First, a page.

Cooking time depends entirely on whether you're cooking pan-dressed whole fish or cooking fish filets, and whether you're deep-frying or pan frying.
As Uncle Bob says, with deep-fried filets, they're done when they float - probably 3 or 4 minutes. I prefer to pan fry whole fish, although you can deep-fry them if you want. Just reduce the temperature a little, to maybe 360 instead of 375, and cook them a little longer. They may not float when done, so you have to judge doneness by trial and error until you gain experience. If you have the cooking temperature right, they're done when they're browned.
Pan frying works well for both filets and whole fish and is my preferred method, unless I'm cooking for large groups. You need about 1 to 1 1/2 inches of oil in a heavy skillet (cast iron preferred). Preheat on medium-high heat (360-375 degrees), and cook for 3 to 5 minutes on the first side. turn and cook another 3 to 4 minutes on the second side. This is an art, not a science. Thicker filets or whole fish should cook longer, at lower temperatures, and thin filets for less time. After a couple of efforts you'll have the process down pat.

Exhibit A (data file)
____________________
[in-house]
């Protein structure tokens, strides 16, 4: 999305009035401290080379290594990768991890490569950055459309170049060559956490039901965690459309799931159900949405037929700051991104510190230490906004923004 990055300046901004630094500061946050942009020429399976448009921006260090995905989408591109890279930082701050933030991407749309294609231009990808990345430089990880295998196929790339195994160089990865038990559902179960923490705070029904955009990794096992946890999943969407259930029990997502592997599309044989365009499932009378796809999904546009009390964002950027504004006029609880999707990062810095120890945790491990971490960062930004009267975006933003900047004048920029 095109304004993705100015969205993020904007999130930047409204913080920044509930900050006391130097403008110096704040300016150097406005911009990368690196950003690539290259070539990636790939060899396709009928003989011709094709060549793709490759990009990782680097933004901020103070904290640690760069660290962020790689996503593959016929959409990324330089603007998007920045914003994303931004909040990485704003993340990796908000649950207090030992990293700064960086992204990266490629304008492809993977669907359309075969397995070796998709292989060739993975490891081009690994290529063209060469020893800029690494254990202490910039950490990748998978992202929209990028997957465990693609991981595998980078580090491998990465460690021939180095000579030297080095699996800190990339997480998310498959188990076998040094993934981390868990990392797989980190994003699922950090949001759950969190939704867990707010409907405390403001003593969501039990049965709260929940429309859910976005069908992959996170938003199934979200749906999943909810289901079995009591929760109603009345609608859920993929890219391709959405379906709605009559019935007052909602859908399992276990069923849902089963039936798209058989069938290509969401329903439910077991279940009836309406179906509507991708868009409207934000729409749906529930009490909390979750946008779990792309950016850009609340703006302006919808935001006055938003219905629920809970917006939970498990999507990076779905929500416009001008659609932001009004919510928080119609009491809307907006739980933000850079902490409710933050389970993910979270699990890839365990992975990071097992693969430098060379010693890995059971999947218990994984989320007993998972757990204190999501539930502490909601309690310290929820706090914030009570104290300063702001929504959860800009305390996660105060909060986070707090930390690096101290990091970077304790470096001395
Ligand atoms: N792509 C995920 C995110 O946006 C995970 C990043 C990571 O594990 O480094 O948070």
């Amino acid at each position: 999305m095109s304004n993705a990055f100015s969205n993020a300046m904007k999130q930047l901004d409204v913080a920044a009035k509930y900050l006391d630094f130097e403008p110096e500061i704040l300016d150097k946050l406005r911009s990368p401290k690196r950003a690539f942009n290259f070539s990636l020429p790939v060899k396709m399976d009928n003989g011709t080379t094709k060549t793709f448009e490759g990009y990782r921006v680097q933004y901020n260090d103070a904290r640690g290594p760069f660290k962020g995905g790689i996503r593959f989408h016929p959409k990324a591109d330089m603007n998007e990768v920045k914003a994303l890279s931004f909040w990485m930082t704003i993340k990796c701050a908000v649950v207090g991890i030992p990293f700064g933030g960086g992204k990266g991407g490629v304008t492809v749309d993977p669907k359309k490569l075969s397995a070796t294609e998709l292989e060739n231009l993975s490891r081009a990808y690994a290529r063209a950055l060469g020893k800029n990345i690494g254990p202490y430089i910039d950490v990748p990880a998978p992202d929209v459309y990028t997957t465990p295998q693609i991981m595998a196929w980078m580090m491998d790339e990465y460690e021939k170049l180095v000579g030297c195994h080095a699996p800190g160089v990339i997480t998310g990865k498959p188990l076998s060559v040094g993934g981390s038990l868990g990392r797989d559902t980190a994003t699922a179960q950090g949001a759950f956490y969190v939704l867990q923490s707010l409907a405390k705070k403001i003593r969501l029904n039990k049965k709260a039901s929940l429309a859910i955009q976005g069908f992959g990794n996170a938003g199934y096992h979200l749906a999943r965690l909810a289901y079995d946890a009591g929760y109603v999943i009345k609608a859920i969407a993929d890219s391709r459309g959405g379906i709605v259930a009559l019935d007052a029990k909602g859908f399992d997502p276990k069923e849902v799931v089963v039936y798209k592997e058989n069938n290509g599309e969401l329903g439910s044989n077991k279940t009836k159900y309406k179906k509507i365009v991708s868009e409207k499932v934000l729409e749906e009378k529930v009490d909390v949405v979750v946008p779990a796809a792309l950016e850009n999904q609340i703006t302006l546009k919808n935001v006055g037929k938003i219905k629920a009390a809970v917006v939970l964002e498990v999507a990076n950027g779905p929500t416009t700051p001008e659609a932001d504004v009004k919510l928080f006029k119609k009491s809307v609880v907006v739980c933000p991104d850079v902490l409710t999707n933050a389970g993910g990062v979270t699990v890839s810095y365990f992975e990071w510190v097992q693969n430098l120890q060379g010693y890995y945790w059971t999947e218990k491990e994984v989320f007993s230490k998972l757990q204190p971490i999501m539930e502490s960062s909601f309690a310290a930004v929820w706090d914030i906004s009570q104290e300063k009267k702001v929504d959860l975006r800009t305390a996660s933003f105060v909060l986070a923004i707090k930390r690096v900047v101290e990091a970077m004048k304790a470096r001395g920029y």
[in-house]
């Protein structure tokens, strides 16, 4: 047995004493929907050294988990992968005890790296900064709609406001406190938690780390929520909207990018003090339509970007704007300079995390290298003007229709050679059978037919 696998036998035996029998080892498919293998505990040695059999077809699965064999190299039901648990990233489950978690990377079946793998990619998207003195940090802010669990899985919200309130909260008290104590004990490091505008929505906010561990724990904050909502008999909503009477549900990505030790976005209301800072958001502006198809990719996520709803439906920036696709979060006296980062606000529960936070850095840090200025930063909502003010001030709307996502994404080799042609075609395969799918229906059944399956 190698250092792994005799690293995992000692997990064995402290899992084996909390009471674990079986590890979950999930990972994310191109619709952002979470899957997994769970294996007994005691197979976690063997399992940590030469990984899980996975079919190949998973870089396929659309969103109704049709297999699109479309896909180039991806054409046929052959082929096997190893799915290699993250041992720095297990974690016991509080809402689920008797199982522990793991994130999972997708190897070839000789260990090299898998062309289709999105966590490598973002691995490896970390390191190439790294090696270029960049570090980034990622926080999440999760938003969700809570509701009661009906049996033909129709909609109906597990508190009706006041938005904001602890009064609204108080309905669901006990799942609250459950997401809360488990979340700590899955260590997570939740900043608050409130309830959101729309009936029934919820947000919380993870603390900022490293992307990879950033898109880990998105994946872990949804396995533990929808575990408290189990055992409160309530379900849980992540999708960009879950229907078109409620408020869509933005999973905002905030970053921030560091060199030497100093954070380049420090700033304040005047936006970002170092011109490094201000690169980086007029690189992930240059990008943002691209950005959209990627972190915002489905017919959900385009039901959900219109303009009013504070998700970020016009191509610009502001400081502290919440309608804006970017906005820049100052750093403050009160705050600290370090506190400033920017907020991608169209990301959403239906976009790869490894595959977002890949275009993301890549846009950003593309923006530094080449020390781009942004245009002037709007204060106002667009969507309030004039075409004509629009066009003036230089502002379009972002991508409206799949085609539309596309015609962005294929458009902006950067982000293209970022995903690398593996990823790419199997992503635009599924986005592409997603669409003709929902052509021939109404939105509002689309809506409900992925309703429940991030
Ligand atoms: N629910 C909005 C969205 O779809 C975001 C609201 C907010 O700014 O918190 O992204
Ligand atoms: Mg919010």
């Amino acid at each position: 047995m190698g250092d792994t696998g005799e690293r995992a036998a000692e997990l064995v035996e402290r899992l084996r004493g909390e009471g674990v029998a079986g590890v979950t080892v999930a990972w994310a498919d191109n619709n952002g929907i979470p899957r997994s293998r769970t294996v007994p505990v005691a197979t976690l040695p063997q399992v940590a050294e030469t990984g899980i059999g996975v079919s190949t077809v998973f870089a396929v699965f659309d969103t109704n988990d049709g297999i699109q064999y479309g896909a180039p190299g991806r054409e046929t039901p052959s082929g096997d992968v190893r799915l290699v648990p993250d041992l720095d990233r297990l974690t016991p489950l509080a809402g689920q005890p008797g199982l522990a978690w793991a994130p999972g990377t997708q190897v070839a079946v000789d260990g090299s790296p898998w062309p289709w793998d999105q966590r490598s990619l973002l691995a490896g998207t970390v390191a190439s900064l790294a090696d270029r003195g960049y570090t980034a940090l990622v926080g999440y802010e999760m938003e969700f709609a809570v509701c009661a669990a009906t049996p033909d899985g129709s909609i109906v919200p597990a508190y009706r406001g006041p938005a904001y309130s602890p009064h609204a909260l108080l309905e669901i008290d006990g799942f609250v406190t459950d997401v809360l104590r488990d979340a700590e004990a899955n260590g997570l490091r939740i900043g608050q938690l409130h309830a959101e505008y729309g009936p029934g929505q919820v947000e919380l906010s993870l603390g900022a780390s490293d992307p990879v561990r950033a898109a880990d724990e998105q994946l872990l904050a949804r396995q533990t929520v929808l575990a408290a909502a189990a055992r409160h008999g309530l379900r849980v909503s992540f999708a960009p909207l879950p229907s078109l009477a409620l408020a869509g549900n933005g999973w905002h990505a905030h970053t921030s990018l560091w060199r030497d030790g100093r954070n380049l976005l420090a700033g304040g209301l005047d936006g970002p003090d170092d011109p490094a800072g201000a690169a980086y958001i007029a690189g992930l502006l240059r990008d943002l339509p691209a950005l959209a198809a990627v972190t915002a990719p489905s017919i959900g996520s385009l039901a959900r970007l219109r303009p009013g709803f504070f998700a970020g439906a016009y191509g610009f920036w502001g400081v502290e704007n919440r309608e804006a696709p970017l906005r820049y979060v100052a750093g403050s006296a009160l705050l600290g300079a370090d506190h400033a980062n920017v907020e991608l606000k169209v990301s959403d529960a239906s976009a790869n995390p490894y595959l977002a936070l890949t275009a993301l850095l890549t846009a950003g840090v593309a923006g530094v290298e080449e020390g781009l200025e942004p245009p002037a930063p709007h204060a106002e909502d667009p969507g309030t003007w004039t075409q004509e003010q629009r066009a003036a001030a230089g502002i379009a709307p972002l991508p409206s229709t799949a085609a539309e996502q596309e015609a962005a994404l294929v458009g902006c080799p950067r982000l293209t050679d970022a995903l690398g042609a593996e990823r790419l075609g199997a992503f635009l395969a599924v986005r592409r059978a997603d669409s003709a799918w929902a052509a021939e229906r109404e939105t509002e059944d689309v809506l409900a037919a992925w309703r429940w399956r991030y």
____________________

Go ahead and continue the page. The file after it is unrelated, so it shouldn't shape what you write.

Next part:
To me, corn flour and corn meal are interchangeable for fish coating. Use which ever you want and mix it 50/50 with white flour. Personally, I use corn flour as does Uncle Bob, but it's no big deal. Add salt and pepper and any other seasonings you like. Paprika, garlic powder and cayenne are common. Lemon pepper, Old Bay and Zatarain's or another Cajun seasoning blend are common.
I like to soak all my fish and seafood in buttermilk for 10 or 15 minutes before coating. However, don't soak in buttermilk for more time than this because the acid in the buttermilk will make the fish too soft.
Whatever else you do, DON'T OVERCOOK! That's the biggest problem home cooks have with fish and seafood. It cooks much faster than you probably think and is an abomination when overcooked.
"Iím going to break one of the rules of the trade here. Iím going to tell you some of the secrets of improvisation. Just remember ó itís always a good idea to follow the directions exactly the first time you try a recipe. But from then on, youíre on your own." - James Beard